Over the course of 4300 years, gambling went through fewer changes than our society does in a day...
Gambling was first recorded by historians circa 2300 BC. Archaeologists found tiles in China that appeared to be used as ancient lottery tickets, each with their own unique carvings.
The ancient Chinese "Book of Songs" referenced the "drawing of wood," which can be likened to the modern lottery system. Although we do not know 100% of the factual information from this period of time, these "tickets" were replicated all the way up until 200 BC. In this time, the tickets sales were used to fund state programs, pretty much exactly how they're used today.
Gambling in the Fertile Crescent likely existed long before recorded history, but Greek historians and philosophers were some of the first individuals to record the use of gambling objects in the surrounding areas.
The Greek poet Sophocles claimed that gambling dice were created by a mythological hero during the fall of Troy. These writings date back to 500 BC, but we know that dice were much older than that because they were found in a tomb in Egypt dating back to 3000 BC.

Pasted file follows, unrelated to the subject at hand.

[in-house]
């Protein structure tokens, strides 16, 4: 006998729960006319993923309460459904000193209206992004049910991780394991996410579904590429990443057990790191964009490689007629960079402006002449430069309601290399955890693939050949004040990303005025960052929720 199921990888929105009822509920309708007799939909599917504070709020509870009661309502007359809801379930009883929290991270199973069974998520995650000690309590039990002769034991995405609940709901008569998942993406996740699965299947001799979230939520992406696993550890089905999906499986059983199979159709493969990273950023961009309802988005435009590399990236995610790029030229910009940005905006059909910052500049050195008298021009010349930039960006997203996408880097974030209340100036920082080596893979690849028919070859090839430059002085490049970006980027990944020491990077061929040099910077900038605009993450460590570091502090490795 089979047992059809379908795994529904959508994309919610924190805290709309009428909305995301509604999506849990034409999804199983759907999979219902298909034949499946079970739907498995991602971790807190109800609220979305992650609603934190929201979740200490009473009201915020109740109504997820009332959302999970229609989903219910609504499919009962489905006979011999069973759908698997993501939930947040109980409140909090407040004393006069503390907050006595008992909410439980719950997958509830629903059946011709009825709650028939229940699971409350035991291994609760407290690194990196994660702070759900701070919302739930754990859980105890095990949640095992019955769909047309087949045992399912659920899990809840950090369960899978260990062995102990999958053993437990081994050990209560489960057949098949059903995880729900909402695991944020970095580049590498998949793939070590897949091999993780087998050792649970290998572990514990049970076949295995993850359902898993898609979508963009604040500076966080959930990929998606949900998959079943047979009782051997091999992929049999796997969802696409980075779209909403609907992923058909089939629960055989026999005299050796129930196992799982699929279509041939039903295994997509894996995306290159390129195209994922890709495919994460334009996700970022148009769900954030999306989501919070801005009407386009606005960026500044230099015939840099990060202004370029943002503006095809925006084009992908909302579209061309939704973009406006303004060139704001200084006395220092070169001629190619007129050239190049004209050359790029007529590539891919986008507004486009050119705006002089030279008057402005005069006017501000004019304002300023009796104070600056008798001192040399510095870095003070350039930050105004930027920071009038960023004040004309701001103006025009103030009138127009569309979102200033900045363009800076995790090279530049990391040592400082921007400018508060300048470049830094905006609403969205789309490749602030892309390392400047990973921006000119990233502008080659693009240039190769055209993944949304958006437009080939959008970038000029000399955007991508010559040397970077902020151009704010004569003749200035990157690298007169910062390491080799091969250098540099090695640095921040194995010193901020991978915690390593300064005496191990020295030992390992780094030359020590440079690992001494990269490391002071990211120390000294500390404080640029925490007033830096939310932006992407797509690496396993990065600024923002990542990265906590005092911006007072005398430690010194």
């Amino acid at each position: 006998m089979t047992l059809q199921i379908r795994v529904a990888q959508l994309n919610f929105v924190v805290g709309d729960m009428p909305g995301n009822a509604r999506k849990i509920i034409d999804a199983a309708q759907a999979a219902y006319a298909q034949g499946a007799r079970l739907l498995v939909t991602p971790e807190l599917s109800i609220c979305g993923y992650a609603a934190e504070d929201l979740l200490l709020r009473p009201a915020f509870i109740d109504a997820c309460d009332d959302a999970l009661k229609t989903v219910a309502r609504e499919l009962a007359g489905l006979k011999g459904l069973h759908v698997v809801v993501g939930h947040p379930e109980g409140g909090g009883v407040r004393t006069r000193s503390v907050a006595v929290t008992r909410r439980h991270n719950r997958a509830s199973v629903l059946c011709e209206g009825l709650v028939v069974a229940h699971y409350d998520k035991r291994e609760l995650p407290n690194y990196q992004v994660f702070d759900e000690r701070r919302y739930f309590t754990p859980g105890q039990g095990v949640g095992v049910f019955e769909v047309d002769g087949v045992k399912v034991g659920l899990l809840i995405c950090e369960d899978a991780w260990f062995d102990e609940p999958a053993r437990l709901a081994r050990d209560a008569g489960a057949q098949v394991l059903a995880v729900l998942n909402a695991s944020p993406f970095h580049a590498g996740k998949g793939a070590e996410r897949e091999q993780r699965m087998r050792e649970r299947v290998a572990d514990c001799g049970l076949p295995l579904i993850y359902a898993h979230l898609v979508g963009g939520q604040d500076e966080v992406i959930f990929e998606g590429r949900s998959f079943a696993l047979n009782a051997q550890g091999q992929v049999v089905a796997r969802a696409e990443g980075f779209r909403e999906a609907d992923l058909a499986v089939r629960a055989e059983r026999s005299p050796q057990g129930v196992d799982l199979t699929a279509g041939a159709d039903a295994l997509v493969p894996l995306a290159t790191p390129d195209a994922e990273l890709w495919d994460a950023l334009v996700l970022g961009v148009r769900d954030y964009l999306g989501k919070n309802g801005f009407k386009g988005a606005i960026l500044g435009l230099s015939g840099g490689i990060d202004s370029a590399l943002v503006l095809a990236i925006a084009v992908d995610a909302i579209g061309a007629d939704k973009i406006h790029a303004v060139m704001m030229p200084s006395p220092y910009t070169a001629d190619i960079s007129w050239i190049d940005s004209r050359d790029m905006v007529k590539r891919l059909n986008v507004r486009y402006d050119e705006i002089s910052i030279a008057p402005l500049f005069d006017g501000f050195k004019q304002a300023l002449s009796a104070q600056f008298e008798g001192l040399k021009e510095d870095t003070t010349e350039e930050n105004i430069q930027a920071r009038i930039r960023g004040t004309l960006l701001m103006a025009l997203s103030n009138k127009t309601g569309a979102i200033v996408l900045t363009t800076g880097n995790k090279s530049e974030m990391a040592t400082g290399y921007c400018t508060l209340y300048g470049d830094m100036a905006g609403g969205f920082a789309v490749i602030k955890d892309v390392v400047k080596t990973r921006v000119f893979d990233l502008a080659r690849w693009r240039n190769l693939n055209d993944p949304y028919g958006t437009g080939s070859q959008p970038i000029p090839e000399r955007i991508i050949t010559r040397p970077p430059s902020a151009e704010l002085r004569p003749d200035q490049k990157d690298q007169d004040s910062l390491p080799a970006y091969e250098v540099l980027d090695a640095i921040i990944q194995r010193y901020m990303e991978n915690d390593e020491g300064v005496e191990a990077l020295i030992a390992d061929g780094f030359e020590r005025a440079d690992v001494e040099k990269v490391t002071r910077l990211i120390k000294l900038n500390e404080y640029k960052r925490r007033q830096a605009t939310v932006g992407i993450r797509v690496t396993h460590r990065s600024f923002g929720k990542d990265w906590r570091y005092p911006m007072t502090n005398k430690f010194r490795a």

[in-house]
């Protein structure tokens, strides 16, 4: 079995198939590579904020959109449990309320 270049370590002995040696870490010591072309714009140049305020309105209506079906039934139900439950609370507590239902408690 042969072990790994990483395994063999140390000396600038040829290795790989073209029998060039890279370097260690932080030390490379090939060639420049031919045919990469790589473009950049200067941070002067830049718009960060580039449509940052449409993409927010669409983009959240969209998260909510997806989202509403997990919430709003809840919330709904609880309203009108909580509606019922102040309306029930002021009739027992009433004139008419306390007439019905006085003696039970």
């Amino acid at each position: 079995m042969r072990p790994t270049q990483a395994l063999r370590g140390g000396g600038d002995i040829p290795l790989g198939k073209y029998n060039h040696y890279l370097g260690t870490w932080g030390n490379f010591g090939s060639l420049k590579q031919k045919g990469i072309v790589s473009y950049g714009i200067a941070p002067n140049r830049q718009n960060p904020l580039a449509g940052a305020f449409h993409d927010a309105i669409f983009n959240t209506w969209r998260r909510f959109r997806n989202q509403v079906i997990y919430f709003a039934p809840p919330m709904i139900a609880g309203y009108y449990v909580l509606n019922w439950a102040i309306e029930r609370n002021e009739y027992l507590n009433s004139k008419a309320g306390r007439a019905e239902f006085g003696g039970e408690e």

Despite the false claims, Greek and Roman societies likely popularized gambling through cultural involvement. Gambling got so prevalent that all forms of betting were outlawed in Rome. The punishment for gambling was a charge four times larger than the amount betted.
Furthermore, playing cards were invented in China around 900 AD. From there, playing cards traveled around the world. The cards that we use today are a modernized version of the European standard deck, although there are multitudes of different decks used in modern China and the Middle East.
Gambling in America was popularized towards the end of the Great Depression as a way to bring money back into local economies of casino towns.
The rest is history.